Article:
- Former prime minister dead at 84: live coverage
- Malcolm Fraser: full coverage
- Obituary: a towering figure
- Malcolm Fraser condolence book
Politicians, community leaders and the public paused around Canberra on Friday to remember former prime minister Malcolm Fraser, who has died at age 84.
First elected to parliament at 25, Mr Fraser was a central figure in the Whitlam dismissal and served as Australia's 22nd prime minister for seven years.
Mr Fraser and his wife, Tamie, first moved to Canberra in 1957, making the capital their home during parliamentary sessions only.
Within a few years, however, the couple lived with their four children in Canberra during school terms as well.
They built a two-storey home in Daly Street, Deakin, just behind the prime minister's official residence, The Lodge, where the family later lived from January 1976 until 1983.
Opposition Leader Jeremy Hanson paid tribute to Mr Fraser on Friday, saying the former Liberal leader's death was "a time to reflect on the work of a great servant for Australia".
"Malcolm Fraser was a giant of Australian politics and I express my condolences to his family, friends and colleagues at his passing," Mr Hanson said in a statement.
"His ascension to the office of Prime Minister in 1975 came at one of the most difficult and poignant times in Australia's political history. Mr Fraser guided the country out of tough economic times experienced during the early and mid 1970s.
"He also formed CARE Australia as part of the worldwide humanitarian CARE network in 1987 and was chairman from 1987 until 2002."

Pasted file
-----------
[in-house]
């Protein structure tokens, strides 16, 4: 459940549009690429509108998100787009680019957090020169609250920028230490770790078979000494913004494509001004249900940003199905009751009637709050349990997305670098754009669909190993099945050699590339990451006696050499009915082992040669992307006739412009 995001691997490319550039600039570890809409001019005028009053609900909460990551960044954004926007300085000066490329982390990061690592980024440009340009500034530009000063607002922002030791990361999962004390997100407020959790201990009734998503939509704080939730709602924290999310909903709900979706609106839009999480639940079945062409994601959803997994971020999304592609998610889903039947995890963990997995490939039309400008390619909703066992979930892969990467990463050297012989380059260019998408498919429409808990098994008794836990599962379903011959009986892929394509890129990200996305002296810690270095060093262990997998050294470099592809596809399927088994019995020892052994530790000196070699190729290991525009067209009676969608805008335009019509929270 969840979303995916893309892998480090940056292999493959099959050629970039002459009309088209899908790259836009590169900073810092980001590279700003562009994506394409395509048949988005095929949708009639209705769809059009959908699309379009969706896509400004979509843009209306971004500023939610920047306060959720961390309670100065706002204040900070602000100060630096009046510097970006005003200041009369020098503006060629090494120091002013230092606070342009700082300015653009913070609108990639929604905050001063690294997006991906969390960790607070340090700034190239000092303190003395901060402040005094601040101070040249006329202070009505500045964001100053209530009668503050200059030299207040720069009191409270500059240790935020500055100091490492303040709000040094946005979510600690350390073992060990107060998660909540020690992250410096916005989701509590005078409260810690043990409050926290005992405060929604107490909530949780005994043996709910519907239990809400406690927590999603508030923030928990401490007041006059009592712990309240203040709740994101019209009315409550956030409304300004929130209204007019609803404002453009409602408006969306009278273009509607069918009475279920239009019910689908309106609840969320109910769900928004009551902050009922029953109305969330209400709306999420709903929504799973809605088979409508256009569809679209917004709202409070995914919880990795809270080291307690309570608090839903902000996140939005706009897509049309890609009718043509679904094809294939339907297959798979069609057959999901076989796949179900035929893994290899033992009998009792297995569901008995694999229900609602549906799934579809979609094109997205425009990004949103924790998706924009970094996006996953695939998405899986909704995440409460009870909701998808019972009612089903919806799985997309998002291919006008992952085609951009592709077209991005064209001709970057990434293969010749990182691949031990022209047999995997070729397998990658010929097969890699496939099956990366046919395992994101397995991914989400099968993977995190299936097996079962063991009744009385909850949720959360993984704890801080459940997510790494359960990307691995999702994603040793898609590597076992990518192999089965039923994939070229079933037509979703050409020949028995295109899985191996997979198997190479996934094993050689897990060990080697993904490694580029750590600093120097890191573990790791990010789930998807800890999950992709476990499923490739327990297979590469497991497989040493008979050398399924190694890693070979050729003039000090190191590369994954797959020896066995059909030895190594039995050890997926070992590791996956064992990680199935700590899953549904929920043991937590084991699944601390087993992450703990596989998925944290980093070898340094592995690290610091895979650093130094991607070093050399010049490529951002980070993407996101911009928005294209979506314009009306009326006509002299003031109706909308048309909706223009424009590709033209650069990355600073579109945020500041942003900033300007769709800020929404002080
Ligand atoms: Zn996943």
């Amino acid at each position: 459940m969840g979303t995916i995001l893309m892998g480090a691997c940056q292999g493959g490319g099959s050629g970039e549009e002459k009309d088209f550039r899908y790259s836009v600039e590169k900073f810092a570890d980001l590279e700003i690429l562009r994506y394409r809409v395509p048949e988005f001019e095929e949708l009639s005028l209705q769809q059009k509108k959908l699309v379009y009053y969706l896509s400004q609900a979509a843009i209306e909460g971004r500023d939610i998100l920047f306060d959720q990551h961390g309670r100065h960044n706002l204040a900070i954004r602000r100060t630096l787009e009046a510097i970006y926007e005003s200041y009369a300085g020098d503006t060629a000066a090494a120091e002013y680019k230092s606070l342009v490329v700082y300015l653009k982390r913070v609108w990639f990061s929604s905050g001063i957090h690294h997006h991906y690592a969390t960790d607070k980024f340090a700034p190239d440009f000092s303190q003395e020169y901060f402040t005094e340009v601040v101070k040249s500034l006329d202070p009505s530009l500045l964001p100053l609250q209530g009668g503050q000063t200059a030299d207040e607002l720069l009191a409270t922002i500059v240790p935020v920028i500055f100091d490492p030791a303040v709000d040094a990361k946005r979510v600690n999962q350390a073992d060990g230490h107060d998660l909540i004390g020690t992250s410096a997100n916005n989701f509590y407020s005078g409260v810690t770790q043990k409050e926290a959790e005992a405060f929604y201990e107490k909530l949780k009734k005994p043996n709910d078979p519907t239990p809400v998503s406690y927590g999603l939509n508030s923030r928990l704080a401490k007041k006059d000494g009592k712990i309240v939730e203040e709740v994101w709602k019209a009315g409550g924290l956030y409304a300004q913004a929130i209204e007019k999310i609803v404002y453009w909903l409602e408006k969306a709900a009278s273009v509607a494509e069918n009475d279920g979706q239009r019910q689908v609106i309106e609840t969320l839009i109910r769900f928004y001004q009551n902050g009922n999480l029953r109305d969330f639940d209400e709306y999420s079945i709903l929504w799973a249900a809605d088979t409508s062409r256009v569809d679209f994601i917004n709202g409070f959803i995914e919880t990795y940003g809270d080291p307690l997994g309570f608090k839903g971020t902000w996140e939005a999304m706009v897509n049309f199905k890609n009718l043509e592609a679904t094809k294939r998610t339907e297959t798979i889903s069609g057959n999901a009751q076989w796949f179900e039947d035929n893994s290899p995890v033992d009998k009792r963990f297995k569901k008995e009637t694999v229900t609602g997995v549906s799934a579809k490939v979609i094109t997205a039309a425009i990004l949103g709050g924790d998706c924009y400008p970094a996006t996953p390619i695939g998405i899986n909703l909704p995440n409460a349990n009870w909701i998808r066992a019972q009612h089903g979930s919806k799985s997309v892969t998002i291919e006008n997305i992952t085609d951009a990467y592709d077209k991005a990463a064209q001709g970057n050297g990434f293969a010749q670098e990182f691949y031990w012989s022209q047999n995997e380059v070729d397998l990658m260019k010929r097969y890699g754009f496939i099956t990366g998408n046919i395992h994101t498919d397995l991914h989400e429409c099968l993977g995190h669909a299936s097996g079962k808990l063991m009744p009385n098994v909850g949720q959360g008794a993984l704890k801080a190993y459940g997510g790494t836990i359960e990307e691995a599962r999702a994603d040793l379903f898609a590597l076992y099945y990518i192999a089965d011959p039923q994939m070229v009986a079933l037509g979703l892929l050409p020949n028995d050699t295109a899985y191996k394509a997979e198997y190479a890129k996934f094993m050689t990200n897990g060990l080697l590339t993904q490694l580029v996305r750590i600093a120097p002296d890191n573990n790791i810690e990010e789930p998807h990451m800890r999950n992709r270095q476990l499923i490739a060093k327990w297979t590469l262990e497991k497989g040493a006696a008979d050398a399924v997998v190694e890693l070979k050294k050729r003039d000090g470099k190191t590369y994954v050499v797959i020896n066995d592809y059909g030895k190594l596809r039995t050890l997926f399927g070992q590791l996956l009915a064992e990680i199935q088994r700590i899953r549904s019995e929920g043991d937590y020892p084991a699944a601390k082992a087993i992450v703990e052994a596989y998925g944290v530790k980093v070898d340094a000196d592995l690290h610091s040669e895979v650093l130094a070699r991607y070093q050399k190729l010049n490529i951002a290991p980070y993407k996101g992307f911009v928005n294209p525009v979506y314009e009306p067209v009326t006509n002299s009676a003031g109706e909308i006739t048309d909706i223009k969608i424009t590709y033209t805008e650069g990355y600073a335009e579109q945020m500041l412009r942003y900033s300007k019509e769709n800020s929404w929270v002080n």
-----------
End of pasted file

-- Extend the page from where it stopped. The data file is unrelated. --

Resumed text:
Chief Minister Andrew Barr called Mr Fraser "a true statesman of Australian politics and a champion for human rights and social equity".
"His compassion and conviction in his life beyond his political career saw him as a role model for all sides of the political divide," Mr Barr said.
His compassion and conviction in his life beyond his political career saw him as a role model for all sides of the political divide.Andrew Barr
"Malcolm Fraser and his family embraced living in Canberra, making it their home during his political career, educating his children in local schools. My condolences go to his family."
Eric and Jill Wallis were among the first people to pay tribute to the former prime minister in a condolence book at Old Parliament House.
Ms Wallis, visiting Canberra from the Southern Highlands, said a bouquet of yellow roses drew their attention to the book with children passing through the halls on school tours.
"We both lived through that tumultuous era of Australian politics and felt that he was a man of integrity who made a difference in public life," she said.
Flowers have also been placed on the front steps of Old Parliament House and the condolence book will remain open for the duration of the day.
Mr Wallis said Fraser's ability to bring "a sense of stability" to Australian politics was greatly appreciated along with his contributions to public life after leaving office.
"In his later years, he was still concerned about what was going on in other nations and stood [by] his principles, which is something we ought to celebrate in this country," he said.
Mr Fraser worked inside Old Parliament House and as prime minister in 1978 he unveiled plans to build a new parliament house to be opened in 1988.
He later said the new building was "too grand, too big [and] a house for non-communication".
ACT government minister Joy Burch recognised Mr Fraser's role in opening up Australia's borders after the Vietnam War.
"There was a significant shift from a young, eager, aggressive politician in his role in the Dismissal to him then being very publicly critical of such fundamental platforms of the current Liberal party and government," she said.